All businesses, particularly startups, should consider organizing as a legal entity form. Many entities will choose to carry on business as a corporation. The corporation is the oldest and most recognized form of business entity. As such, it has very defined characteristics that make it the best option for certain businesses. Below, we discuss the benefits of forming a corporation as a corporate entity form and the types of companies that should organize as a corporation.
Benefits of the Corporate Entity Form
Understanding the number characteristics of the corporate entity form will allow you to make the appropriate decision as to whether to incorporate or to choose an alternative entity form. The primary characteristics of the corporate entity are: formation, maintenance, continuity, ownership and control, and personal liability of owners. Corporate tax status has unique characteristics; however, other forms of business entity can elect to be taxed as a corporation.
Formation – Forming a corporation is fairly easy. You must file with the secretary of state’s office in the state where you wish to organize. You will also be required to register as a foreign business entity in any state where the corporation intends to carry on business. Forming a corporation requires information on incorporators, corporate purpose, number and type of shares issued, par value or the shares, registered agent, location of business or records retention, and a filing fee.
Maintenance – Maintenance of a corporation is the subject of corporate governance. A corporation is primarily governed by state law and the company’s articles of incorporation, bylaws, and shareholder agreements. State law is the default rule. The company will use its corporate governance documents to alter the default governance provisions — though some provisions, such as shareholder meeting rights, may be protected by law and not subject to change. Each of these corporate governance documents performs a separate function. The articles of incorporation provide for the number and nature of ownership interests. The bylaws lays out the rights and obligations of shareholders and directors. This includes voting rights, meeting rights, rights to information, authority limitations, etc. Shareholder agreements are agreement between shareholders and the company. These agreement commit the shareholders to a specific course of action regarding voting or disposition of their shares.
Continuity – The corporate entity continues in existence separately from its owners. So, if a shareholder leaves the corporation or sells her interest to a third party or back to the corporation, the company continues in existence. This is in contrast to some other business entity forms that legally dissolve when an owner dissociates from the business.
Ownership and Control – Shareholders own the corporation. The shareholders have meetings, receive company information, vote and elect company directors. The directors are charged with managing the high-level affairs of the company. Directors orchestrate company meetings, ensure compliance with state and federal disclosures, approve budgets, set corporate strategy, and hire officers. The officers run the daily affairs of the company. This includes hiring the employees that carry on company business and make up the corporate hierarchy. This complex ownership and control structure allows large or diverse companies to appropriately allocate rights and obligations among interested parties.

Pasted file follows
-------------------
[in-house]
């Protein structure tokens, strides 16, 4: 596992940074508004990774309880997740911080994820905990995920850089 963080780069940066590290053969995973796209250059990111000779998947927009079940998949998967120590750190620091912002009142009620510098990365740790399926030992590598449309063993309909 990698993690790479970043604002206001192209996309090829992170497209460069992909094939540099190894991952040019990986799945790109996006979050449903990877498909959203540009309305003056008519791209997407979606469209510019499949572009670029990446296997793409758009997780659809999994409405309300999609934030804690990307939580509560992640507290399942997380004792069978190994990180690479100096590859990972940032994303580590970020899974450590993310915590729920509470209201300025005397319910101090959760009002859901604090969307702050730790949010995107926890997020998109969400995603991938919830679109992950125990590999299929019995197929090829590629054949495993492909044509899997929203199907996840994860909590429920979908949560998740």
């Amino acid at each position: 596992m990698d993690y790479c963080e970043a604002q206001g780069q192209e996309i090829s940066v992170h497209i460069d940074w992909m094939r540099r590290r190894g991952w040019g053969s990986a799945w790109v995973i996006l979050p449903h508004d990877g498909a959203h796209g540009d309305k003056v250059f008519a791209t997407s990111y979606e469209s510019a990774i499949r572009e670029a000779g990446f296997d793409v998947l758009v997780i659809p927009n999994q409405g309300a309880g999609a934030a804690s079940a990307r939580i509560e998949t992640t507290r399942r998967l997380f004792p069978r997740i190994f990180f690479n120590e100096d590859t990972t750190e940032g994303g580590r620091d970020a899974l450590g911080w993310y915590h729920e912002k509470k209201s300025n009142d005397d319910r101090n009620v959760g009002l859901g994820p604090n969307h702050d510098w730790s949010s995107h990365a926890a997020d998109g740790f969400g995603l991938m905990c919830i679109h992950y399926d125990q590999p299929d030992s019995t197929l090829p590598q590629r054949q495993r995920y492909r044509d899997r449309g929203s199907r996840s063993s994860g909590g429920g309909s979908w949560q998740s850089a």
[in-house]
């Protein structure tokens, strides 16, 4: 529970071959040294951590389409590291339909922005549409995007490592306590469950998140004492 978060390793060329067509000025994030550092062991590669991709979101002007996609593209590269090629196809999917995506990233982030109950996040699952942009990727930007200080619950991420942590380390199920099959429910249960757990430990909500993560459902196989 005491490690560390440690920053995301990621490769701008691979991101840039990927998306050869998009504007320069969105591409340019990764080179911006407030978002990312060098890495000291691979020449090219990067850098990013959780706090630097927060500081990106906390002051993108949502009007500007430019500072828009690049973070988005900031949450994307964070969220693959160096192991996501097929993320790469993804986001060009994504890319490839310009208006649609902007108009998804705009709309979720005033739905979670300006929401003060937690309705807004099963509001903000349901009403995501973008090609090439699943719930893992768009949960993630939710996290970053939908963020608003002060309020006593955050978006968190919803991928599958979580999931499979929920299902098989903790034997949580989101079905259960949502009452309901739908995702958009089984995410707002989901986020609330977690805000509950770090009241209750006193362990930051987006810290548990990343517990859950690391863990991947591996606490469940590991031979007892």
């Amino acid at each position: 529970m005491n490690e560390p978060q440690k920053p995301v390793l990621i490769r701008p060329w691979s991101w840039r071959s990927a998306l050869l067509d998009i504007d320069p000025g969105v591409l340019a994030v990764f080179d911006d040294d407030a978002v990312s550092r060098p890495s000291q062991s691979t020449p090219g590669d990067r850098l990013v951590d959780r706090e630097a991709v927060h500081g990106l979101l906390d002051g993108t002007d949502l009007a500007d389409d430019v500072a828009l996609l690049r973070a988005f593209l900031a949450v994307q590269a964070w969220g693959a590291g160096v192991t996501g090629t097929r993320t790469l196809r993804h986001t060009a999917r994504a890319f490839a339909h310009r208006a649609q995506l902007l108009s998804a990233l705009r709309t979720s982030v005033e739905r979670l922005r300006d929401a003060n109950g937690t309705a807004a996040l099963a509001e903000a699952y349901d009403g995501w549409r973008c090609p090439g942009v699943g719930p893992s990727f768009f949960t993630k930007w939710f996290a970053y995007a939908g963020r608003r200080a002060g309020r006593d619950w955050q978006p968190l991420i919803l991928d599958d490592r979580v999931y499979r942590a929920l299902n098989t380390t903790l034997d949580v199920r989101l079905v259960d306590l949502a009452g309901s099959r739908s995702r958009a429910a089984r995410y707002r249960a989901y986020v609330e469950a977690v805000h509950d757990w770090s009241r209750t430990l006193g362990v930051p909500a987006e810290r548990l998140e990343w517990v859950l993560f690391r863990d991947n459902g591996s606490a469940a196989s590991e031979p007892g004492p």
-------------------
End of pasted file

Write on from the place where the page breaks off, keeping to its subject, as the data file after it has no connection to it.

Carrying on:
Personal liability of owners – The corporate entity form provides personal liability protections to shareholders. This means that shareholders, as owners of the corporation, are not personally liable for the debts or obligations of the company. This becomes very important when the company has significant outstanding debt from loans or legal actions. Protecting the personal assets of the shareholder from creditors of the corporation induces individuals to invest in the company without fear of loss beyond the amount of their investment.
Tax status – While many business entities can choose to be taxed as a corporation, it is important to understand the options available. A corporation can be taxed under subsection S, subsection C, or provision 501 of the Internal Revenue Code. Subsection S allows for taxation very similar to that of partnerships. The profits or losses of the company flow through to owners. A C corporation is taxed as a business entity. Any profits distributed to owners are then taxed to the owners as dividends. Provision 501 allows a company to avoid federal taxation as a non-profit or not-for-profit entity.
What Type of Companies Need to be a Corporation?
A startup business that is growing quickly or is highly diverse in its ownership structure should consider organizing as a corporation. As described above, the ownership and control structure allows for the customized dissemination of rights and duties among owners and managers. This becomes very important as the company grows and seeks outside investors. For example, a company may seek to have a large shareholder base that does not take part in the high-level management or daily affairs of the company. Similarly, a startup company seeking investment from venture capitalists will generally offer preferred shares to the investors in exchange for funds. The corporate entity form allows for the authorization of multiples classes of shares, including common stock and preferred shares with unique characteristics. The laws surrounding these types of ownership interest is very developed. While it is possible to create unique classes of ownership for other business entities, the law surrounding these types of interest is less developed. As such, it requires for more detailed contract drafting to establish similar rights as those commonly held by preferred shareholders.
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